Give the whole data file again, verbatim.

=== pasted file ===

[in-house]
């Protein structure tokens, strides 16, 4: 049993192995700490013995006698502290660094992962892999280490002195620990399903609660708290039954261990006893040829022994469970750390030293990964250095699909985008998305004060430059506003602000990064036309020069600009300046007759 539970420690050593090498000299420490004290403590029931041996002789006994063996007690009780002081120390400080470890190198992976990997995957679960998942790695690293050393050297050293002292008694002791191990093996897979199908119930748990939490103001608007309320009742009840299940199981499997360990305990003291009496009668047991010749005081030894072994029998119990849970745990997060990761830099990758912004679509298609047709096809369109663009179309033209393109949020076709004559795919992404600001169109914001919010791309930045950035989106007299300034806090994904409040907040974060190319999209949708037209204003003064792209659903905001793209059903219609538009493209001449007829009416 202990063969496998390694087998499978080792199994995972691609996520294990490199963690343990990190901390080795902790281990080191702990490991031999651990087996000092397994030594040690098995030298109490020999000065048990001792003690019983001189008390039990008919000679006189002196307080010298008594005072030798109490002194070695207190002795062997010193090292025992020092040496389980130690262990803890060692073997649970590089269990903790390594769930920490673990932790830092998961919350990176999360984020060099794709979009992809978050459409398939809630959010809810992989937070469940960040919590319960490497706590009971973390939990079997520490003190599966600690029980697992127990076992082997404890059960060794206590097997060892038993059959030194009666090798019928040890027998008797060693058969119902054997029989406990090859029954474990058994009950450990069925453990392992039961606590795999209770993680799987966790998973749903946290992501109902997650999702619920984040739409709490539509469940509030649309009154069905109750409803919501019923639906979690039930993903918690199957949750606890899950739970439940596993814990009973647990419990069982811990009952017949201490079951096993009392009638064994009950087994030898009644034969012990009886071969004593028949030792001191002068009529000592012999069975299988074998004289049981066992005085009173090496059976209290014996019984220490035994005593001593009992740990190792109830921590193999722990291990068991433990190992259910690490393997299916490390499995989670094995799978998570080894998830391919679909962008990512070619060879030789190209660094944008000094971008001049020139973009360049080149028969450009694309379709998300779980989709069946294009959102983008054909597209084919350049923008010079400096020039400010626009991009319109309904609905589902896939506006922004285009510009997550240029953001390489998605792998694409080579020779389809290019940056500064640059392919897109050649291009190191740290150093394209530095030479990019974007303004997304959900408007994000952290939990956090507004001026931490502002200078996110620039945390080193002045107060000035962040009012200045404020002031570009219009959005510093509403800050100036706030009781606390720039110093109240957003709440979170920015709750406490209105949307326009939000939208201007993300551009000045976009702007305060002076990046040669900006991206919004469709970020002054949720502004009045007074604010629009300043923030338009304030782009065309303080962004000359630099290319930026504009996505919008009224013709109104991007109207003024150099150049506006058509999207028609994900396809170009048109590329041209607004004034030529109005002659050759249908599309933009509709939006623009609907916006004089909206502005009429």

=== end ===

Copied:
[in-house]
């Protein structure tokens, strides 16, 4: 049993192995700490013995006698502290660094992962892999280490002195620990399903609660708290039954261990006893040829022994469970750390030293990964250095699909985008998305004060430059506003602000990064036309020069600009300046007759 539970420690050593090498000299420490004290403590029931041996002789006994063996007690009780002081120390400080470890190198992976990997995957679960998942790695690293050393050297050293002292008694002791191990093996897979199908119930748990939490103001608007309320009742009840299940199981499997360990305990003291009496009668047991010749005081030894072994029998119990849970745990997060990761830099990758912004679509298609047709096809369109663009179309033209393109949020076709004559795919992404600001169109914001919010791309930045950035989106007299300034806090994904409040907040974060190319999209949708037209204003003064792209659903905001793209059903219609538009493209001449007829009416 202990063969496998390694087998499978080792199994995972691609996520294990490199963690343990990190901390080795902790281990080191702990490991031999651990087996000092397994030594040690098995030298109490020999000065048990001792003690019983001189008390039990008919000679006189002196307080010298008594005072030798109490002194070695207190002795062997010193090292025992020092040496389980130690262990803890060692073997649970590089269990903790390594769930920490673990932790830092998961919350990176999360984020060099794709979009992809978050459409398939809630959010809810992989937070469940960040919590319960490497706590009971973390939990079997520490003190599966600690029980697992127990076992082997404890059960060794206590097997060892038993059959030194009666090798019928040890027998008797060693058969119902054997029989406990090859029954474990058994009950450990069925453990392992039961606590795999209770993680799987966790998973749903946290992501109902997650999702619920984040739409709490539509469940509030649309009154069905109750409803919501019923639906979690039930993903918690199957949750606890899950739970439940596993814990009973647990419990069982811990009952017949201490079951096993009392009638064994009950087994030898009644034969012990009886071969004593028949030792001191002068009529000592012999069975299988074998004289049981066992005085009173090496059976209290014996019984220490035994005593001593009992740990190792109830921590193999722990291990068991433990190992259910690490393997299916490390499995989670094995799978998570080894998830391919679909962008990512070619060879030789190209660094944008000094971008001049020139973009360049080149028969450009694309379709998300779980989709069946294009959102983008054909597209084919350049923008010079400096020039400010626009991009319109309904609905589902896939506006922004285009510009997550240029953001390489998605792998694409080579020779389809290019940056500064640059392919897109050649291009190191740290150093394209530095030479990019974007303004997304959900408007994000952290939990956090507004001026931490502002200078996110620039945390080193002045107060000035962040009012200045404020002031570009219009959005510093509403800050100036706030009781606390720039110093109240957003709440979170920015709750406490209105949307326009939000939208201007993300551009000045976009702007305060002076990046040669900006991206919004469709970020002054949720502004009045007074604010629009300043923030338009304030782009065309303080962004000359630099290319930026504009996505919008009224013709109104991007109207003024150099150049506006058509999207028609994900396809170009048109590329041209607004004034030529109005002659050759249908599309933009509709939006623009609907916006004089909206502005009429």